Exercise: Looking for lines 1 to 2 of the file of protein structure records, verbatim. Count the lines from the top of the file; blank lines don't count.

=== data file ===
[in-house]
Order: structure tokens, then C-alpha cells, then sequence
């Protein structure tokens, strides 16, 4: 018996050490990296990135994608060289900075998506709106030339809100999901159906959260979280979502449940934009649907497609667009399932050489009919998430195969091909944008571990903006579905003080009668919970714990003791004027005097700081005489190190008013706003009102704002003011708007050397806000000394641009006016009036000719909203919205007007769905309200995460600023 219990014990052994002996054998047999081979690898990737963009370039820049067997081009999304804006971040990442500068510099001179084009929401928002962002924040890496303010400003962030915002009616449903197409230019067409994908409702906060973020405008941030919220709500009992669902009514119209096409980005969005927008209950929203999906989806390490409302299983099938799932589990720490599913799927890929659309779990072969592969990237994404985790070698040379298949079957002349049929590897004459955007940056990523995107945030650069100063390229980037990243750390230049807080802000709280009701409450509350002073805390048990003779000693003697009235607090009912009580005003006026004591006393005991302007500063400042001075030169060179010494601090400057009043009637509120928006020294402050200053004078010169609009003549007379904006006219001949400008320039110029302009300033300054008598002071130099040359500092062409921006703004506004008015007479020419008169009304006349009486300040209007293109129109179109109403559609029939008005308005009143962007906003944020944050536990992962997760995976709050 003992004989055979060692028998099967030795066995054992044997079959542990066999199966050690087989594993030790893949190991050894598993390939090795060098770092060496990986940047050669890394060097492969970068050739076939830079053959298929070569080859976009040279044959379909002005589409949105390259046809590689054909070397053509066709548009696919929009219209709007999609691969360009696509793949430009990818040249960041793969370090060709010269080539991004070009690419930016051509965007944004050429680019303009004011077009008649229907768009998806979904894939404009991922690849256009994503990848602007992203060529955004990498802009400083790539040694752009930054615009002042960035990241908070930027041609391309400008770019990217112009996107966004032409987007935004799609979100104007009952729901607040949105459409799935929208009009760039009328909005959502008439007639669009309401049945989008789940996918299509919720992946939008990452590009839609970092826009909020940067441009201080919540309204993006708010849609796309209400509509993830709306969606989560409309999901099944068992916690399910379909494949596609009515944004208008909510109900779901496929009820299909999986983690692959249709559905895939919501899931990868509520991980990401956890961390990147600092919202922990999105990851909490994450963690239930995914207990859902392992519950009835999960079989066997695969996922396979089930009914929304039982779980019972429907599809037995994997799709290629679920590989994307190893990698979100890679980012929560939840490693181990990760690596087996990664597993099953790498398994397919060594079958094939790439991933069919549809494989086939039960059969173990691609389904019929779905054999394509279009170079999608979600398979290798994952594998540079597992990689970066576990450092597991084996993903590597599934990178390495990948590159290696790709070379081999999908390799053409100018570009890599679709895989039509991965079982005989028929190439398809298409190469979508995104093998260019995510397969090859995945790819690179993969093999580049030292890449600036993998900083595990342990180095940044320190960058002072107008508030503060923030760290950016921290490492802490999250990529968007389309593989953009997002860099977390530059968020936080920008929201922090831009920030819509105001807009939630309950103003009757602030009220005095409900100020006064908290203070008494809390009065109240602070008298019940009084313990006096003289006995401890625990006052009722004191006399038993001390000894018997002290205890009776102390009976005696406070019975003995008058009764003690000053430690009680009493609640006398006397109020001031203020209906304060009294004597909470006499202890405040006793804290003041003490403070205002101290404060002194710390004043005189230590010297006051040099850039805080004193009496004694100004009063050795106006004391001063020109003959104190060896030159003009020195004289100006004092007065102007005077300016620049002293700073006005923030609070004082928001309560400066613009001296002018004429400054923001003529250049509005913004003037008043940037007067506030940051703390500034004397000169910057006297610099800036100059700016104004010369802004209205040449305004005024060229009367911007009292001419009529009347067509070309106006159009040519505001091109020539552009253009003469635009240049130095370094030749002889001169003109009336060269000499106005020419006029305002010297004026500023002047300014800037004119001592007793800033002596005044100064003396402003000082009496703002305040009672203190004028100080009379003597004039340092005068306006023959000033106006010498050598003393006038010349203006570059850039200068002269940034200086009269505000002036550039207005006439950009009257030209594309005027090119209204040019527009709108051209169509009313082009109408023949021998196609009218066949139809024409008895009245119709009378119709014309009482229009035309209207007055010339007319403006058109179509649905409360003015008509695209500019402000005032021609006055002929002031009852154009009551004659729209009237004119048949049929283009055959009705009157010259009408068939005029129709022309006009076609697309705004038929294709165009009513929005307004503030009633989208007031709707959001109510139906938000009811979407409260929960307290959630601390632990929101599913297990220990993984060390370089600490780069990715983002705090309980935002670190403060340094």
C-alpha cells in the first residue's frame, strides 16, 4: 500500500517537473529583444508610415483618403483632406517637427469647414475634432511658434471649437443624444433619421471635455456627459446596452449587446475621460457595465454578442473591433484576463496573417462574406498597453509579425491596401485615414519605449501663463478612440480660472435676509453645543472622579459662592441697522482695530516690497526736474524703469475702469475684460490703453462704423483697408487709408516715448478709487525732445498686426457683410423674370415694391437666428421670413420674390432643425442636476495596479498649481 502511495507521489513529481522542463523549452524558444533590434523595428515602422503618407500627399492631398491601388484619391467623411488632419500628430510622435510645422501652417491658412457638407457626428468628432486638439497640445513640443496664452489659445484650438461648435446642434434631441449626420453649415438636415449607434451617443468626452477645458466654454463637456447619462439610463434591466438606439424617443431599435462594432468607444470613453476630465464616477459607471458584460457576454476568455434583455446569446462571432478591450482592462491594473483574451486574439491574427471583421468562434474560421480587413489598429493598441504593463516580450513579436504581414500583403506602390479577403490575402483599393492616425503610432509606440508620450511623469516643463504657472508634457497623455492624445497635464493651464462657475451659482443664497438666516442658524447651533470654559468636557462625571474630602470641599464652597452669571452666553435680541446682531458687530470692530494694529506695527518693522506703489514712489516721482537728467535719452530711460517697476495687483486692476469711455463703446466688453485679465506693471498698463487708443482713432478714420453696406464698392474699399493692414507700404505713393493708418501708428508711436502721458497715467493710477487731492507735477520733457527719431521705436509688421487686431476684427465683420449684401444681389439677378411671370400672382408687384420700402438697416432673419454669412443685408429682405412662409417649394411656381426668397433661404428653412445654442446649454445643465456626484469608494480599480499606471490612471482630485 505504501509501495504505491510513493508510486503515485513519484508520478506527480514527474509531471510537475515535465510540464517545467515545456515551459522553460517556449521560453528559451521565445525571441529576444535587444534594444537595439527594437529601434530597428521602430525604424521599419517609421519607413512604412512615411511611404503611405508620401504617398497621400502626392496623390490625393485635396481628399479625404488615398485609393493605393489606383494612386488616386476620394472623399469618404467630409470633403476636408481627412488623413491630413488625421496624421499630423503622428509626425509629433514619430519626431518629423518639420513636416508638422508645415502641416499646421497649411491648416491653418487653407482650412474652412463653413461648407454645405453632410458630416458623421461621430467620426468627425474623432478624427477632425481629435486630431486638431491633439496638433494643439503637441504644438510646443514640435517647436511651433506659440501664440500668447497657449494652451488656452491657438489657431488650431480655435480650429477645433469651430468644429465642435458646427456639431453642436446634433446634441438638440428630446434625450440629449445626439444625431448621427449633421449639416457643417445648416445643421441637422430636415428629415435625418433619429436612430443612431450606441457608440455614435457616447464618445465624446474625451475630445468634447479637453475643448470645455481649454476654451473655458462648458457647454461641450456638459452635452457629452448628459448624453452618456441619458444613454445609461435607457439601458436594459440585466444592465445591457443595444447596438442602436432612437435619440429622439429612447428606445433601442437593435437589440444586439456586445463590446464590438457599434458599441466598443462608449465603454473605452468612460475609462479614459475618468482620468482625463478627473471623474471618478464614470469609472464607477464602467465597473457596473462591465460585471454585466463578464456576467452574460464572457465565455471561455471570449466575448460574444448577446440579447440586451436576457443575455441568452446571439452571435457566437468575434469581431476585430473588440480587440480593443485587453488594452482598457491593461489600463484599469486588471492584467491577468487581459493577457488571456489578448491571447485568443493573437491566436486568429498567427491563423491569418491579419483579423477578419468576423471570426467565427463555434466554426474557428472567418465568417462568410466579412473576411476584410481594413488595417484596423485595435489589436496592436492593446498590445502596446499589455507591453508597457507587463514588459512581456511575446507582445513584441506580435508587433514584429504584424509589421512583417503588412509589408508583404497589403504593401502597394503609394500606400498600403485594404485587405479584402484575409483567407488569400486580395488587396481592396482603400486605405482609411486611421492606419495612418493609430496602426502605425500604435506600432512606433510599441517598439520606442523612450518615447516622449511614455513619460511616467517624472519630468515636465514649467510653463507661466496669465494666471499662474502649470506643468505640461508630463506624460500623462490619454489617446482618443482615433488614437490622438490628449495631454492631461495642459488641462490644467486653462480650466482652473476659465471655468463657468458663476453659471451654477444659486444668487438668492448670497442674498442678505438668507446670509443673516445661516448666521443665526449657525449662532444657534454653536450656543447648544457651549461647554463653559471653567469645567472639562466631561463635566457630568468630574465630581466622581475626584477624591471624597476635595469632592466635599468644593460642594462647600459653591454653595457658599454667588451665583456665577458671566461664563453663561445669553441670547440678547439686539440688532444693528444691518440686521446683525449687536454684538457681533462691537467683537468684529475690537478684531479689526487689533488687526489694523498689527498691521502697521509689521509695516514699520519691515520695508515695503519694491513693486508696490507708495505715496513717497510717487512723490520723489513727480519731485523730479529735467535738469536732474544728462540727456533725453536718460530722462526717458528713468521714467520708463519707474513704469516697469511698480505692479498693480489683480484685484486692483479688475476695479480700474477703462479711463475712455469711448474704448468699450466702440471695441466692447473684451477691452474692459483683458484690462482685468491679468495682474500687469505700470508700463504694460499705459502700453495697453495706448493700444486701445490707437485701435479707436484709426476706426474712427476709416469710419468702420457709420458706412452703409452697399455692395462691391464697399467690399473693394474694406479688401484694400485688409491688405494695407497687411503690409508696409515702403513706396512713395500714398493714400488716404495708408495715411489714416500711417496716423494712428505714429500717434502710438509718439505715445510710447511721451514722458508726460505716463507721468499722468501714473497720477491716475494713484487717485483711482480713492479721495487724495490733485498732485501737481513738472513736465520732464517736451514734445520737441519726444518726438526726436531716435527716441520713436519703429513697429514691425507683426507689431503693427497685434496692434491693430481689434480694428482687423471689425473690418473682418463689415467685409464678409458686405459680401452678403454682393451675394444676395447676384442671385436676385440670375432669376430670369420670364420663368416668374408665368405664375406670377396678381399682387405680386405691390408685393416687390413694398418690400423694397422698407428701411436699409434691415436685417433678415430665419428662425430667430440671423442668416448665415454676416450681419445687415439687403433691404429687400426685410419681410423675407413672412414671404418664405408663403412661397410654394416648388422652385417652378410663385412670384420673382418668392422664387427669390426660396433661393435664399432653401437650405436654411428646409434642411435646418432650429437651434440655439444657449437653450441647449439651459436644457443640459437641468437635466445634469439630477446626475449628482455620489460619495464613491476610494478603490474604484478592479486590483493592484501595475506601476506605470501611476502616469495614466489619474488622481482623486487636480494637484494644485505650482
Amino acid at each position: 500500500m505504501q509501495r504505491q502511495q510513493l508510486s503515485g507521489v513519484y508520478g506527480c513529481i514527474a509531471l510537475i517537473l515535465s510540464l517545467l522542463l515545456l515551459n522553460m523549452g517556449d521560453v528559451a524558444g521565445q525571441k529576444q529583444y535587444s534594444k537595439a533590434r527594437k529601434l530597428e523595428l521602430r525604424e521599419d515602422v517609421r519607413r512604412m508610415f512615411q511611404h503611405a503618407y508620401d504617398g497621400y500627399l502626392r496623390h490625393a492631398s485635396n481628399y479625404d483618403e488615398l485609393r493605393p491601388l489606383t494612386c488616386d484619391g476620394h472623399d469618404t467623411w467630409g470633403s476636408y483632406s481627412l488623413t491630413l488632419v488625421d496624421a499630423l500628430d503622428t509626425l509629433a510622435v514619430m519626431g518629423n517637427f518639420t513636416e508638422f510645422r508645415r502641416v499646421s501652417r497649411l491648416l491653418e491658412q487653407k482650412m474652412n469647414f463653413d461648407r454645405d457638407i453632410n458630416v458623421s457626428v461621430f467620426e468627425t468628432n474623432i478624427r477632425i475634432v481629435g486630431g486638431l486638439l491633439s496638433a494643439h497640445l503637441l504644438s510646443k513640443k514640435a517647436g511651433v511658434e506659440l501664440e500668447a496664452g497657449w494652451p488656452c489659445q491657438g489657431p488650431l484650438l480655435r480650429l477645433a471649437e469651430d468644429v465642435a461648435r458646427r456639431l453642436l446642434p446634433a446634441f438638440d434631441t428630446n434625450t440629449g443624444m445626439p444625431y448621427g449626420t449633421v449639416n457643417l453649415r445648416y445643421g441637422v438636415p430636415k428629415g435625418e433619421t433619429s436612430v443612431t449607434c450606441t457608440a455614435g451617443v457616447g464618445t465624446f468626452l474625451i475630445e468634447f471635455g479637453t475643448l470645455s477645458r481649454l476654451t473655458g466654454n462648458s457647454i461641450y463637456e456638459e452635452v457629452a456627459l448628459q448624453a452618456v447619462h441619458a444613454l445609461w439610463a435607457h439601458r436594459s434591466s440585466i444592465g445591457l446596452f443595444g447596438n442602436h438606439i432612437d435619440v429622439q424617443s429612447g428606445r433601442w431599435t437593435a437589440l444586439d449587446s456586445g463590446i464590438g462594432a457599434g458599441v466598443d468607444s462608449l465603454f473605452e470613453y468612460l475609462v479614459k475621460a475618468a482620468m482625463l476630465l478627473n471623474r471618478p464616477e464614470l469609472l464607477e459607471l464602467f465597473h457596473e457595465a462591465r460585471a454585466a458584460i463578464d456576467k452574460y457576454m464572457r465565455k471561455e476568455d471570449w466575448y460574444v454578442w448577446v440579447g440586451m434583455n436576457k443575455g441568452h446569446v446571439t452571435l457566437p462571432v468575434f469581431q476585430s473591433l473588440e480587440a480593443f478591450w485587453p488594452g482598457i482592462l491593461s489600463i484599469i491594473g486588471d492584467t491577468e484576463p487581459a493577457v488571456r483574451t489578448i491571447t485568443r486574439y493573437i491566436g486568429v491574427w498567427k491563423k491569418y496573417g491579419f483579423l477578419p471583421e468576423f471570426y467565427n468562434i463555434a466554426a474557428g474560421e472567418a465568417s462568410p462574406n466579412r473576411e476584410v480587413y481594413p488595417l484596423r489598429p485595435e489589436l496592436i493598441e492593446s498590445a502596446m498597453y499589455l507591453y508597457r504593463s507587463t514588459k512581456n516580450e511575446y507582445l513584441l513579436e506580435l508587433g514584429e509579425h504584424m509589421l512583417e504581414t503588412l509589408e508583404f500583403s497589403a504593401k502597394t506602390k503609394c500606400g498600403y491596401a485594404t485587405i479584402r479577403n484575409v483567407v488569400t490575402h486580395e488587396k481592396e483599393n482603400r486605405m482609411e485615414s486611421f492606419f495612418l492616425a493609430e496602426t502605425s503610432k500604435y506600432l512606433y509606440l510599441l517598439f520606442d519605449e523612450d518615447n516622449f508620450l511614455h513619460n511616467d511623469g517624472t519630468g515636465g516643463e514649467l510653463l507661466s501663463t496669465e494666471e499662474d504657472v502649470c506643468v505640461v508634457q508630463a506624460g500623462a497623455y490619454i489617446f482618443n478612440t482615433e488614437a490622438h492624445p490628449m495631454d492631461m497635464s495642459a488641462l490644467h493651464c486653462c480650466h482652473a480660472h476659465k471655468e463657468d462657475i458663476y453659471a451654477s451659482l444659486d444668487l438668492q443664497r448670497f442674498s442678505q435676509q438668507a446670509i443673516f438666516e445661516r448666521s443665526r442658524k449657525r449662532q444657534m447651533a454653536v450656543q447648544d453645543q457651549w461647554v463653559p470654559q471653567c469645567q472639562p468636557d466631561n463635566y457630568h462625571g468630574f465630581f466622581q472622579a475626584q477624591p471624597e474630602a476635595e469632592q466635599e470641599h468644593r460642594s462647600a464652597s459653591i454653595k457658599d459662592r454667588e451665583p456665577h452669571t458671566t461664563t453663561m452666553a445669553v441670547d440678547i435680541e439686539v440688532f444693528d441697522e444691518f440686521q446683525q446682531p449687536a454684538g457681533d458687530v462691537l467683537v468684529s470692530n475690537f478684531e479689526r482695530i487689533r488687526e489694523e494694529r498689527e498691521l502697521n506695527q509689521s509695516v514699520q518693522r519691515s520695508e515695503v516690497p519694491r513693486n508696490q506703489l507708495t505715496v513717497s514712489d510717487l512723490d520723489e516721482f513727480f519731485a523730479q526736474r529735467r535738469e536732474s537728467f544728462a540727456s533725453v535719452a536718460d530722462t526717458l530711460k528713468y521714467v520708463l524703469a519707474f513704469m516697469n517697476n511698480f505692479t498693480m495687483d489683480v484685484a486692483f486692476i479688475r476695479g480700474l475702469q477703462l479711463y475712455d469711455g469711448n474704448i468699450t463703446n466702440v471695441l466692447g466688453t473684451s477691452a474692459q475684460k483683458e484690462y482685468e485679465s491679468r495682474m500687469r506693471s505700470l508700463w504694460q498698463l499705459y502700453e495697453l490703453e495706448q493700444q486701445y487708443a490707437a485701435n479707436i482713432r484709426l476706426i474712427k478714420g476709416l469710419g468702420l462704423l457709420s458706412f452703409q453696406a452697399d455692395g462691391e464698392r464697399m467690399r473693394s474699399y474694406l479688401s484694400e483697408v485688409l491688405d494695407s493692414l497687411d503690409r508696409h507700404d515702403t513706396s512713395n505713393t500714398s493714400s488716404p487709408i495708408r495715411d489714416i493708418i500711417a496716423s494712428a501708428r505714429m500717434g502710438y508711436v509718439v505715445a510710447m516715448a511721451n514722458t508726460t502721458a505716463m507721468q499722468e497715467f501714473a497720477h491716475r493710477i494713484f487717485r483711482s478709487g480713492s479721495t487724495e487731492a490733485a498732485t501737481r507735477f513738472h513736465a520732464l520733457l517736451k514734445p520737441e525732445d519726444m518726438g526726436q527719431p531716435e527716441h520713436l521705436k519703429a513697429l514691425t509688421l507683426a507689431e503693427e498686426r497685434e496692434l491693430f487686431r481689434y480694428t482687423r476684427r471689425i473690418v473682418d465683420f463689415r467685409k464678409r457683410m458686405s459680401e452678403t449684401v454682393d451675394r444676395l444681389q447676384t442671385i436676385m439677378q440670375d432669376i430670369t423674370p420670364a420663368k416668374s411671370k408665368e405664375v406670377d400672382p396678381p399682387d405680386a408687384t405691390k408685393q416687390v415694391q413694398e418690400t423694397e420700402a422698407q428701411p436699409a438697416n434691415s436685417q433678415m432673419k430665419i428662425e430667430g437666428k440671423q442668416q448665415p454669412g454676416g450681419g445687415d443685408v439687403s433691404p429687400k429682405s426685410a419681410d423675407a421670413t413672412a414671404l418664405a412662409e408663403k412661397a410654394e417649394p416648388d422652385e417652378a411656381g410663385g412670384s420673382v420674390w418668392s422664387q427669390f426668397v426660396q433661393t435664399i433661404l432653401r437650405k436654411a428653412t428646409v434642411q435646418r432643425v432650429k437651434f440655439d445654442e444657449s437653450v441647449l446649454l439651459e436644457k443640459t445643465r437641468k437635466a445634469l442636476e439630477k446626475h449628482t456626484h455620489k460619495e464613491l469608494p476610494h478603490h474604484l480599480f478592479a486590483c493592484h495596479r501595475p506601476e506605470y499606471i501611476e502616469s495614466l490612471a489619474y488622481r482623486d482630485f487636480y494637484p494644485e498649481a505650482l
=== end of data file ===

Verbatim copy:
[in-house]
Order: structure tokens, then C-alpha cells, then sequence